"Dance Therapy" as a psychotherapeutic movement intervention in Parkinson's disease.

Author: Michels K1, Dubaz O2, Hornthal E3, Bega D4
1Northwestern University Feinberg School of Medicine, United States.
2Northwestern Memorial Hospital, Department of Neurology, United States.
3Chicago Dance Therapy, United States.
4Northwestern University Feinberg School of Medicine, Department of Neurology, United States. Electronic address: danny.bega@nm.org.
Conference/Journal: Complement Ther Med.
Date published: 2018 Oct
Other: Volume ID: 40 , Pages: 248-252 , Special Notes: doi: 10.1016/j.ctim.2018.07.005. Epub 2018 Jul 7. , Word Count: 265

BACKGROUND: Previous studies in Parkinson's Disease (PD) have described benefits of dance for motor and non-motor outcomes, yet few studies specifically look at Dance Therapy (DT) as a specific psychotherapeutic model for PD. DT is the psychotherapeutic use of movement to improve physical, emotional, cognitive, and social integration and wellbeing.

OBJECTIVE: 1) Explore the safety and feasibility of a 10-week DT program for PD. 2) Collect pilot data on efficacy of DT.

DESIGN/METHODS: Prospective, randomized-controlled study in subjects with PD. 13 participants randomized 2:1 to DT (n = 9) or support group (n = 4). Assessments were completed 1-2 weeks prior to the first session and after the final session, and included attendance, Hoehn and Yahr Scale (H&Y), Unified Parkinson's Disease Rating Scale (MDS-UPDRS), Montreal Cognitive Assessment, Timed Up and Go, Berg Balance Scale, Beck Depression Inventory, Fatigue Severity Scale, Visual Analog Fatigue Scale, Parkinson's Disease Questionnaire-39, and an exit satisfaction survey.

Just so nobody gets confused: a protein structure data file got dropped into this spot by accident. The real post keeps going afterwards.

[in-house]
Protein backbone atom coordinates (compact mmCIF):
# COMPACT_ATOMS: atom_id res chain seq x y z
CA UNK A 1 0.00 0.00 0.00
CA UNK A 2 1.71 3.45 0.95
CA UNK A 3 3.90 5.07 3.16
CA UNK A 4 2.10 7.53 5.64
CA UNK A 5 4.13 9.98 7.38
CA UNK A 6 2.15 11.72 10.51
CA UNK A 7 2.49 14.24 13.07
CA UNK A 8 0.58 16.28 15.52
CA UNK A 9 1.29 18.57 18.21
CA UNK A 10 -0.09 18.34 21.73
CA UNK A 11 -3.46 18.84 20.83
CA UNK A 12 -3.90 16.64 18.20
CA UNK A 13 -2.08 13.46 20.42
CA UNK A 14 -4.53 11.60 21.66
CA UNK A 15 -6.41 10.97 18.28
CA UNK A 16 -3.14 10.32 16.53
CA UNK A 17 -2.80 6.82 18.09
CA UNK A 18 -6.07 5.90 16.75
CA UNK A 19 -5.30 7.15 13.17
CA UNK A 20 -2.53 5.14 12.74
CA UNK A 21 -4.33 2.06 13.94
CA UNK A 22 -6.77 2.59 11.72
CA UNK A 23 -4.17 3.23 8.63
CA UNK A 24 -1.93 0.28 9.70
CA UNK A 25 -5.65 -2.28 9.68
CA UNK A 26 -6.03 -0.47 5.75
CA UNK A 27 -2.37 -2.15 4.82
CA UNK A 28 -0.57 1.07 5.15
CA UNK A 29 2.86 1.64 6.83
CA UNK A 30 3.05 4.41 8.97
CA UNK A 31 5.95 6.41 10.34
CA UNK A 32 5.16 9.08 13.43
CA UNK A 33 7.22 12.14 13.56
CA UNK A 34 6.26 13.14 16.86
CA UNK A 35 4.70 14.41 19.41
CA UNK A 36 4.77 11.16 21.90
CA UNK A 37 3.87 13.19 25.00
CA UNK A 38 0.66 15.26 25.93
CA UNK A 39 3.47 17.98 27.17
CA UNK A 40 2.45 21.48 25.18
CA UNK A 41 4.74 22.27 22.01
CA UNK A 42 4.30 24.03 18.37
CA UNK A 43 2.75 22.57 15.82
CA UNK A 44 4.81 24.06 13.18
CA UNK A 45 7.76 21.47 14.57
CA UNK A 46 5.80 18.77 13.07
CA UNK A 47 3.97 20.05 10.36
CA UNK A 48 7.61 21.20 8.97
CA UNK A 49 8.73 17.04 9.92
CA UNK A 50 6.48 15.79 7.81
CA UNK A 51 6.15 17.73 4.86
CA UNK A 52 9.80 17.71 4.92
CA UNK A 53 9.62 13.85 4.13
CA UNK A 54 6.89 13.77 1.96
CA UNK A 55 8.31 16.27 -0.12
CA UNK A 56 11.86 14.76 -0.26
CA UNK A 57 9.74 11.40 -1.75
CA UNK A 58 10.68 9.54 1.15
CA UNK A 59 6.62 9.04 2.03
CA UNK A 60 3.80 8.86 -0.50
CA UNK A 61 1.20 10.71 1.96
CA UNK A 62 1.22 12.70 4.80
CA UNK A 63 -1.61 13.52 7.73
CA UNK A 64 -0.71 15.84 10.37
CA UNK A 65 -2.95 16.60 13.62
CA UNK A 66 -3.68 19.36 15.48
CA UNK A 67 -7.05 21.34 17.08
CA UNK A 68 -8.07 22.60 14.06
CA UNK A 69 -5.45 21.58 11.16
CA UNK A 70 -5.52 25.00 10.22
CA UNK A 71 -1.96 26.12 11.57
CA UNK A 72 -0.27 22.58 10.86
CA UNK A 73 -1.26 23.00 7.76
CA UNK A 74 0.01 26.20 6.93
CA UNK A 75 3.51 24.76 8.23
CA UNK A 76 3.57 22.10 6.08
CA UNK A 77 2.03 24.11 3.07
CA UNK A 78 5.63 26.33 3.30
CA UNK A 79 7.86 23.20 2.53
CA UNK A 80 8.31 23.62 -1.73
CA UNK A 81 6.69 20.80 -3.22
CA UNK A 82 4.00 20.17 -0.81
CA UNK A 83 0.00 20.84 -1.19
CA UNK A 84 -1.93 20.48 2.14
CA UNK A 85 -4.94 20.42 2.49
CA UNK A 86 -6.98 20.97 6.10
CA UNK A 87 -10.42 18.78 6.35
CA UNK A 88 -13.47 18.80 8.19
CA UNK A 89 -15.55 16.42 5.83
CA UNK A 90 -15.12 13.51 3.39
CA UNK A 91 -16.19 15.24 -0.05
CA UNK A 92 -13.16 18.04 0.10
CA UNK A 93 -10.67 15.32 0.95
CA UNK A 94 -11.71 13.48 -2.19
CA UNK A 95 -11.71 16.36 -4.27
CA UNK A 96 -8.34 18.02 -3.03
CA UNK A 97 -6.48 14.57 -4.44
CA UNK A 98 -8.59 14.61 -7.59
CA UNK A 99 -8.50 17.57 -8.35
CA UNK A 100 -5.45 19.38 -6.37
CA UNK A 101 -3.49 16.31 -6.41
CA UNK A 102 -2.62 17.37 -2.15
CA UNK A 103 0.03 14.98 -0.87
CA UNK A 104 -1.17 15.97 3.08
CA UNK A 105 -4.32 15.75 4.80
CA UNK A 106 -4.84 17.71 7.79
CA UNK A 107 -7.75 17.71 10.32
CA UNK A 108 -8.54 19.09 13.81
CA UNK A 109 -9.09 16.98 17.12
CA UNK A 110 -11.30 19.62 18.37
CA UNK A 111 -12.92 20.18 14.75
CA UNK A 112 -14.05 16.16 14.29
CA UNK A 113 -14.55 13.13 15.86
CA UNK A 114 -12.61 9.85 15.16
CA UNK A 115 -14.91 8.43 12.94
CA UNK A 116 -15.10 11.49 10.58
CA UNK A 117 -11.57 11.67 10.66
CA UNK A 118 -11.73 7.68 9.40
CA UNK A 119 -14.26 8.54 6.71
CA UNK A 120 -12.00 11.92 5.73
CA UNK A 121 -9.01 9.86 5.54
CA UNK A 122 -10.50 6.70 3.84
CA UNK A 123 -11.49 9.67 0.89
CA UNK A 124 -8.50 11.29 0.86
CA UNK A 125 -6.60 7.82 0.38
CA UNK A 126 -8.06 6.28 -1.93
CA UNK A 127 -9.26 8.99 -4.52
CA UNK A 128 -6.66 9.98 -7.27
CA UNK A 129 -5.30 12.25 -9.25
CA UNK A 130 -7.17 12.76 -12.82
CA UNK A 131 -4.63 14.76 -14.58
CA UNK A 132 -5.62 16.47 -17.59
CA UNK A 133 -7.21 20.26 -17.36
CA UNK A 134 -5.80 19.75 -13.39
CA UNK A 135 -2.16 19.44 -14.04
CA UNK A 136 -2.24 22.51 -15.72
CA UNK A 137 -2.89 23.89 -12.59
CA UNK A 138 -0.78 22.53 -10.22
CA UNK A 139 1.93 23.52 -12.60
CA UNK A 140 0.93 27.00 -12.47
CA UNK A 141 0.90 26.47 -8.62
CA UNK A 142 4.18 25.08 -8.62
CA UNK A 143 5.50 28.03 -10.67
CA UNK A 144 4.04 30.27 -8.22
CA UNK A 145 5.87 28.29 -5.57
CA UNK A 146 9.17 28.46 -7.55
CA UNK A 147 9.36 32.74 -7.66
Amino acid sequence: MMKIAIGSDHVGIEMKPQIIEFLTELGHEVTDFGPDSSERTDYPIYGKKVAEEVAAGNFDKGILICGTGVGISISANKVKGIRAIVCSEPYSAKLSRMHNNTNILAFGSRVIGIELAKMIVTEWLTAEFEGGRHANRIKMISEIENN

RESULTS: All participants completed the study. The control group was older and had a higher mean baseline MDS-UPDRS III score (27.56 dance vs. 40.75 control) and H&Y score (2.11 dance vs. 2.50 control). 7 of 9 in DT and all control subjects attended at least 70% of classes. All participants in DT enjoyed the classes and most felt they were beneficial. The greatest improvement in motor measures was in MDS-UPDRS III (-4.12 (dance) vs. -1.75 (control)). Non-motor outcomes were explored as well.

CONCLUSIONS: DT is introduced as an enjoyable mind-body intervention for PD. Further studies powered for efficacy and with groups matched for disease severity are warranted.

Copyright © 2018 Elsevier Ltd. All rights reserved.

KEYWORDS: Dance therapy; Parkinson’s disease

PMID: 30219460 DOI: 10.1016/j.ctim.2018.07.005